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Colourful German fans invade Vienna ahead of David-Goliath clash

SoccerNews in Bundesliga, European Championships 16 Jun 2008


As loud and taunting as their Austrian counterparts, German fans arrived on Monday afternoon in Vienna just hours before a crucial group B match that could see either team crash out of the tournament or make it into the quarter finals.

Around noon, supporters of the Mannschaft were still a minority at Westbahnhof train station, the arrival point for all trains from Germany. With painted faces and team shirts from the victorious 1954 or 1990 World Cups or the more recent 2008 championship, they were met with a chorus of jokes and “we are Cordoba, lala lala,” sung in every key imaginable.

For the Argentinian town of Cordoba symbolises Austria's biggest hopes and Germany's worst fears, following the 1978 World Cup where tiny Austria, already out of the tournament, defeated the then defending world champions West Germany 3-2.

It was the Austrians' first victory over their northern neighbours in 47 years.

Since then, Austria has only beaten its “best enemy” once, in 1986.

In Monday night's battle between two countries that share a common language and culture, each one has been given a role to play.

With three World Cup titles and as many European trophies, the Mannschaft is clearly the Goliath in this duel, but one that the Austrians would be more than happy to see biting the dust, thus ending its Euro 2008 campaign in the group stage.

“Today's game is especially important. If we lose, it's an embarrassment,” said Karsten from Halle, in eastern Germany, after stepping off the train in Vienna.

This was not likely to happen, if the hundred German supporters already camped out on the square in front of St. Stephen's Cathedral in Vienna's old town, were to be believed. From Passau, Hamburg or Frankfurt, they came to see their team win.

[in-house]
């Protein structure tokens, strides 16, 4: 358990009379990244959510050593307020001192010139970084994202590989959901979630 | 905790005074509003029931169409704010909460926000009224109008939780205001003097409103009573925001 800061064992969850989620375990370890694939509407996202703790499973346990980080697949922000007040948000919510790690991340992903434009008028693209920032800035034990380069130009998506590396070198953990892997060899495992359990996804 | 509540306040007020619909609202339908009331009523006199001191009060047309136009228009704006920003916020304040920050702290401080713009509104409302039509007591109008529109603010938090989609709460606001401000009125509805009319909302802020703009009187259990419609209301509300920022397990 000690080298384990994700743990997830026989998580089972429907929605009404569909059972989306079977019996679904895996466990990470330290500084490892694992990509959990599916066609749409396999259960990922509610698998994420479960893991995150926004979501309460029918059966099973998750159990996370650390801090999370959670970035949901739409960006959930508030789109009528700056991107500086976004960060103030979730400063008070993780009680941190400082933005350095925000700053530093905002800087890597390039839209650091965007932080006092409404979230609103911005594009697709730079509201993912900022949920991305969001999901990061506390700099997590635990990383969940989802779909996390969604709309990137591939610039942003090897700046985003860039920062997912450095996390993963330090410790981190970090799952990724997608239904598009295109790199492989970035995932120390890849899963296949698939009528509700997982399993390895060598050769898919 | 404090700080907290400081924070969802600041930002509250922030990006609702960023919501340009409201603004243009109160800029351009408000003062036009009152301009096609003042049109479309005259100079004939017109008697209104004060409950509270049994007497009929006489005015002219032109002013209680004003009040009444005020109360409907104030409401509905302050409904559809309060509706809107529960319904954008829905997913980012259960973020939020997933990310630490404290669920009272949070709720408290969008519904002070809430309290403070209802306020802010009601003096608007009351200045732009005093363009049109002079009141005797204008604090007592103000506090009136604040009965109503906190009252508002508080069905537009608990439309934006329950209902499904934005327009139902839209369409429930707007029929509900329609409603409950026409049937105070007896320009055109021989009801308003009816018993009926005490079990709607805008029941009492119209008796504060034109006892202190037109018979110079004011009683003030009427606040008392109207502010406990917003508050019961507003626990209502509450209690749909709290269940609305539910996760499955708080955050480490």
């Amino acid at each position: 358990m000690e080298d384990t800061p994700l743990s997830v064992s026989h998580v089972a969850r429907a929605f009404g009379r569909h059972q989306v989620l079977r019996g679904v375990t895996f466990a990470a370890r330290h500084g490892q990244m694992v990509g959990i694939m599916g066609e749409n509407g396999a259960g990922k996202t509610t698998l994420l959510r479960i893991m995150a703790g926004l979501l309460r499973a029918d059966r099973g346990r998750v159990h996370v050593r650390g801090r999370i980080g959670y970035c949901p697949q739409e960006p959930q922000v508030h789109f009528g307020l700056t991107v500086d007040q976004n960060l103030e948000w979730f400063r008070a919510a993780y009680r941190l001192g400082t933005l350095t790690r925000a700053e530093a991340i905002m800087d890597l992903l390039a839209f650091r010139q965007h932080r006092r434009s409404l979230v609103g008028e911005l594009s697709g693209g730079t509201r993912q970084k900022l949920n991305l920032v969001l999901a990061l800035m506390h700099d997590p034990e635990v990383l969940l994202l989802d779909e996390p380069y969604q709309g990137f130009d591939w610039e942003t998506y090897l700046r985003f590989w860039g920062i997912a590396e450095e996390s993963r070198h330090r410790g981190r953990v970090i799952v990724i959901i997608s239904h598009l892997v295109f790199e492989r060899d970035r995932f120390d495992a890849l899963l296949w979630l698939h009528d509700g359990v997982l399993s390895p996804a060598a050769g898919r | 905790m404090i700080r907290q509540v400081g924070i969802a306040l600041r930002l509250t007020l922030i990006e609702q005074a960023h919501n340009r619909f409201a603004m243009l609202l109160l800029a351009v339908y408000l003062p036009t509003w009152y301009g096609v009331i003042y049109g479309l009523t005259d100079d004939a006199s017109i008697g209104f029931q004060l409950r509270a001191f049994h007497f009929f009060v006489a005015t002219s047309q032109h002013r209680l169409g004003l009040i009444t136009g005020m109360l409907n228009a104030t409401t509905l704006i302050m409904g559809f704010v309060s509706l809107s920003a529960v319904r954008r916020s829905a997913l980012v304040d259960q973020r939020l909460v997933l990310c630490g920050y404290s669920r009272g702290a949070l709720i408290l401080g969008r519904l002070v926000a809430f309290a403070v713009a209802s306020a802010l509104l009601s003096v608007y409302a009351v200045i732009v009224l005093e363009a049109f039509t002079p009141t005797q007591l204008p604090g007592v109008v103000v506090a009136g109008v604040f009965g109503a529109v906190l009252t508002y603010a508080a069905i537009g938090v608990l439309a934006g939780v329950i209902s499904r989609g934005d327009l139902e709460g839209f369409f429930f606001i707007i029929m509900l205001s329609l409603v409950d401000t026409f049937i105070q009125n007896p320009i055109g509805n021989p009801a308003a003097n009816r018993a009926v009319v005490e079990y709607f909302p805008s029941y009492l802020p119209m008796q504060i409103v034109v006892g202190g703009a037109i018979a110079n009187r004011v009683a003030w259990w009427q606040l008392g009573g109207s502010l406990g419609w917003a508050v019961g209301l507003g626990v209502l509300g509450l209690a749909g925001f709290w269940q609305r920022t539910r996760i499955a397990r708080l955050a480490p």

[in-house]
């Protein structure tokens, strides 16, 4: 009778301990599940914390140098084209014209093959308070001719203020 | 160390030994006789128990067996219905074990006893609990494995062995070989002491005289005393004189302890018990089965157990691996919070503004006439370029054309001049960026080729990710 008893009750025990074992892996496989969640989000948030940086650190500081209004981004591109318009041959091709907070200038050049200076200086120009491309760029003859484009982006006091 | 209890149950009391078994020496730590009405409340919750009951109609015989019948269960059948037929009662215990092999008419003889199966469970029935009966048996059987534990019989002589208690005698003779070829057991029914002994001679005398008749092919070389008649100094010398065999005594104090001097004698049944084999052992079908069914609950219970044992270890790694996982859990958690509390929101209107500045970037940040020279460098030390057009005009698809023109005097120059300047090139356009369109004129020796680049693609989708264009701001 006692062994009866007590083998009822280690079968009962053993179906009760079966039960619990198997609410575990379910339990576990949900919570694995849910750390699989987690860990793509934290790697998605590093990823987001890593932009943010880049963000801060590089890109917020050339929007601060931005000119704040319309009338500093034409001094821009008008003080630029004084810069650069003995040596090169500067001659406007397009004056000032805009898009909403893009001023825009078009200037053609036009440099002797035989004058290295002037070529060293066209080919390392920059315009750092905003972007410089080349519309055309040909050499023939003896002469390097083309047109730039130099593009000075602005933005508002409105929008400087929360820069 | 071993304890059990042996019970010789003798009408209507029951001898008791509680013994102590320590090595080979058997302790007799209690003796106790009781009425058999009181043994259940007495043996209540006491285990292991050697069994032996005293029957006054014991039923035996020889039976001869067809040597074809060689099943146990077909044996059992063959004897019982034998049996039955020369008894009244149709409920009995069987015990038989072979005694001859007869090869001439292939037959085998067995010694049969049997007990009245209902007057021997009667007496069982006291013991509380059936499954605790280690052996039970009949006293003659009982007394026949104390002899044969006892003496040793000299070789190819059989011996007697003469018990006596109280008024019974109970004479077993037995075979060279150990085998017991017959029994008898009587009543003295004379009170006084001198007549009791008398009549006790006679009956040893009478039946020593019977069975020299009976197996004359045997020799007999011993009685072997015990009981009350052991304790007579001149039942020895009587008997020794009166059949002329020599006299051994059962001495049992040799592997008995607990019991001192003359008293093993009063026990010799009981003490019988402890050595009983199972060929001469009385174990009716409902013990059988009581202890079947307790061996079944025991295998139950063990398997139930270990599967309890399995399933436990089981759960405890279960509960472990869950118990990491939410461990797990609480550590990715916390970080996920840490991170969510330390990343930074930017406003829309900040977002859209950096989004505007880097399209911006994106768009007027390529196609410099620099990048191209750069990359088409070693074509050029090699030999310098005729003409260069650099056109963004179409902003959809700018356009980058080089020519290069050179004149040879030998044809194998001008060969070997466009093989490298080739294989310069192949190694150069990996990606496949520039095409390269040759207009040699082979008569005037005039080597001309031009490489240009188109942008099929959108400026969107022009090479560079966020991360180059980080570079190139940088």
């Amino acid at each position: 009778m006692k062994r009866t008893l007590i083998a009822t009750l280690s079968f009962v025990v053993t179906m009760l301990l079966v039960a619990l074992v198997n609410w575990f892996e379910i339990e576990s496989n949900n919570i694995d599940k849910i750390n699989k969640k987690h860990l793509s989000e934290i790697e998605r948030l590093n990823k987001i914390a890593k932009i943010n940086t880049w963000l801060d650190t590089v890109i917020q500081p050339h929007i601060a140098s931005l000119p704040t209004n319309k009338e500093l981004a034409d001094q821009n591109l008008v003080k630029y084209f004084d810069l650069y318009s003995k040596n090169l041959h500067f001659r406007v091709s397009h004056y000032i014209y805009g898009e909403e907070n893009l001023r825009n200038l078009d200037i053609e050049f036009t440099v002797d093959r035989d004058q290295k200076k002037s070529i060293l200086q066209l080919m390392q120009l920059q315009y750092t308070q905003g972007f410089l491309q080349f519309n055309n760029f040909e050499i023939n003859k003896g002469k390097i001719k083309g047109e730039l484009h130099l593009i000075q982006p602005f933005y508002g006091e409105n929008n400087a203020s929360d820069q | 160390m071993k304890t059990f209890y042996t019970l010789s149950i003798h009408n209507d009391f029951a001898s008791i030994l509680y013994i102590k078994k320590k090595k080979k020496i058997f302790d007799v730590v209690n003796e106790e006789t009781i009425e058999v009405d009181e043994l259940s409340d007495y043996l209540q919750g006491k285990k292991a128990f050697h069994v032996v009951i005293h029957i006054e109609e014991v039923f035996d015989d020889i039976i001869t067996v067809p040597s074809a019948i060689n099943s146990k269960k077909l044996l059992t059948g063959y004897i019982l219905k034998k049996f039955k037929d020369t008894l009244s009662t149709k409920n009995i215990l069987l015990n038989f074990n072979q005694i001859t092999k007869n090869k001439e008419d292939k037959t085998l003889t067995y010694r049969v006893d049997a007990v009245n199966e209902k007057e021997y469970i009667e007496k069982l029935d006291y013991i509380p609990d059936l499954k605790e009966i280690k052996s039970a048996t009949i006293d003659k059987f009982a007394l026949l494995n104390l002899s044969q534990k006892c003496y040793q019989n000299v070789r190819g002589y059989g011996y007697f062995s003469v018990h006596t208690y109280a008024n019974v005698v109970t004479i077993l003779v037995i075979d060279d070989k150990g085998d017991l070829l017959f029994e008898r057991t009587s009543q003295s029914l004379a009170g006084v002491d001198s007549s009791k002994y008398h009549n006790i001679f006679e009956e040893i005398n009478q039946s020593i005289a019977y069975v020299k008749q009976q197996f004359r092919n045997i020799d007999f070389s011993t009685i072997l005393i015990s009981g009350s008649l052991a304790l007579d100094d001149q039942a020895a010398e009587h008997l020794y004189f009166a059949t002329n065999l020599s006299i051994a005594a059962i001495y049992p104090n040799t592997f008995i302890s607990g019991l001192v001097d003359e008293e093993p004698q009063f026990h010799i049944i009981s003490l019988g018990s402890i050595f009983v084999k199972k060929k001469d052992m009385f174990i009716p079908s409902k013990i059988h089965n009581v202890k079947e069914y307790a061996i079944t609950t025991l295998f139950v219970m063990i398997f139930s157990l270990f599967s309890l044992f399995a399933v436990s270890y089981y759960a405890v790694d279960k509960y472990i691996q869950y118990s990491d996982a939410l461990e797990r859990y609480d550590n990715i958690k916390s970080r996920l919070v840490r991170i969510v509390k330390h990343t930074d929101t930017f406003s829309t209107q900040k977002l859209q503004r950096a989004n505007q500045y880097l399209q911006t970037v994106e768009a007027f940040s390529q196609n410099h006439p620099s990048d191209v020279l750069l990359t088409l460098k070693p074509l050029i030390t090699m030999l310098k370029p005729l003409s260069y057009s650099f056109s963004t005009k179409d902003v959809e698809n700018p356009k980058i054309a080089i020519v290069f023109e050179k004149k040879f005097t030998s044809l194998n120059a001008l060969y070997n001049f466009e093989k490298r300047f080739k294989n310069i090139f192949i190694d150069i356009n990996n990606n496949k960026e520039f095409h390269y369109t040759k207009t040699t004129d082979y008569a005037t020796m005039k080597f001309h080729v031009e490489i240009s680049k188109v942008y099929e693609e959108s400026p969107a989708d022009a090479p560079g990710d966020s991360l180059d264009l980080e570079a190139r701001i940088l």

With a beer in hand and black-red-gold hats on their heads, they began warming up their vocal chords ahead of Monday night's game by partaking in a chanting contest with local fans.

“Football isn't a winter sport,” said the Germans, commenting on the Austrians' skiing supremacy but rather poor performance in sports that do not involve snow and ice.

The Austrians, outnumbered, replied timidly: “you just deliver points.”

Leading the Germans to conclude: “we're playing at home” and claiming victory in the first round of the playful contest, to the sound of persistent drum rolls.

“A football match lasts 90 minutes and in the end, the Germans win,” Stefan, a German student, said in a half-proud, half-ironic tone, quoting former England international Gary Lineker.

Not everybody has managed to get seats for the game however and some were still desperately looking for tickets on the black market.

“The prices are unreal: between 500 to 600 euros,” complained Karsten.

Some 200,000 people, including 40,000 Germans were expected in Vienna Monday for a surely colourful event.


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